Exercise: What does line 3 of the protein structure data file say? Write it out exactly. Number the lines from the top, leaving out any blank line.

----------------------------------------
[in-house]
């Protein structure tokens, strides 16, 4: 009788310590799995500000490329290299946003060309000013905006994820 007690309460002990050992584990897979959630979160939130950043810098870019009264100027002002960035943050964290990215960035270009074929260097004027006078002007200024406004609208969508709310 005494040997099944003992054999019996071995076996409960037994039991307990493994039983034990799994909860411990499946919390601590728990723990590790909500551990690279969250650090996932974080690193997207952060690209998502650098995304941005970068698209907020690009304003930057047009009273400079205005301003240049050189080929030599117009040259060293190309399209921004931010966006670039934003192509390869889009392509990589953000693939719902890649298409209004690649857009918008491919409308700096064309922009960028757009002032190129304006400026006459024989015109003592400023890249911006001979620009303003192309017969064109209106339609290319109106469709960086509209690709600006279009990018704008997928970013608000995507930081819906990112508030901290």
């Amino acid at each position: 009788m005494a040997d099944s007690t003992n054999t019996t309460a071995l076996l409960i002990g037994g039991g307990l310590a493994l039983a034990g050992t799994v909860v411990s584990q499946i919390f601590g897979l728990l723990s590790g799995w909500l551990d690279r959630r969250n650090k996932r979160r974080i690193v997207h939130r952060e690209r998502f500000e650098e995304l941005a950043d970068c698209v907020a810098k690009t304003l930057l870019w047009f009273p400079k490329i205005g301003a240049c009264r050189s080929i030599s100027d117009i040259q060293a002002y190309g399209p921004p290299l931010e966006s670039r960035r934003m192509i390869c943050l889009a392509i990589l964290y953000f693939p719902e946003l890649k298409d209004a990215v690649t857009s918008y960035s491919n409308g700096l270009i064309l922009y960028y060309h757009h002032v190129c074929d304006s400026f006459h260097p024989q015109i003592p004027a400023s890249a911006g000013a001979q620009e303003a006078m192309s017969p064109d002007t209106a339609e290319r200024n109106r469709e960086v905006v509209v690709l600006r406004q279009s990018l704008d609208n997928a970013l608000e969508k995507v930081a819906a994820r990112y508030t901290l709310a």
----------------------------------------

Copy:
């Amino acid at each position: 009788m005494a040997d099944s007690t003992n054999t019996t309460a071995l076996l409960i002990g037994g039991g307990l310590a493994l039983a034990g050992t799994v909860v411990s584990q499946i919390f601590g897979l728990l723990s590790g799995w909500l551990d690279r959630r969250n650090k996932r979160r974080i690193v997207h939130r952060e690209r998502f500000e650098e995304l941005a950043d970068c698209v907020a810098k690009t304003l930057l870019w047009f009273p400079k490329i205005g301003a240049c009264r050189s080929i030599s100027d117009i040259q060293a002002y190309g399209p921004p290299l931010e966006s670039r960035r934003m192509i390869c943050l889009a392509i990589l964290y953000f693939p719902e946003l890649k298409d209004a990215v690649t857009s918008y960035s491919n409308g700096l270009i064309l922009y960028y060309h757009h002032v190129c074929d304006s400026f006459h260097p024989q015109i003592p004027a400023s890249a911006g000013a001979q620009e303003a006078m192309s017969p064109d002007t209106a339609e290319r200024n109106r469709e960086v905006v509209v690709l600006r406004q279009s990018l704008d609208n997928a970013l608000e969508k995507v930081a819906a994820r990112y508030t901290l709310a």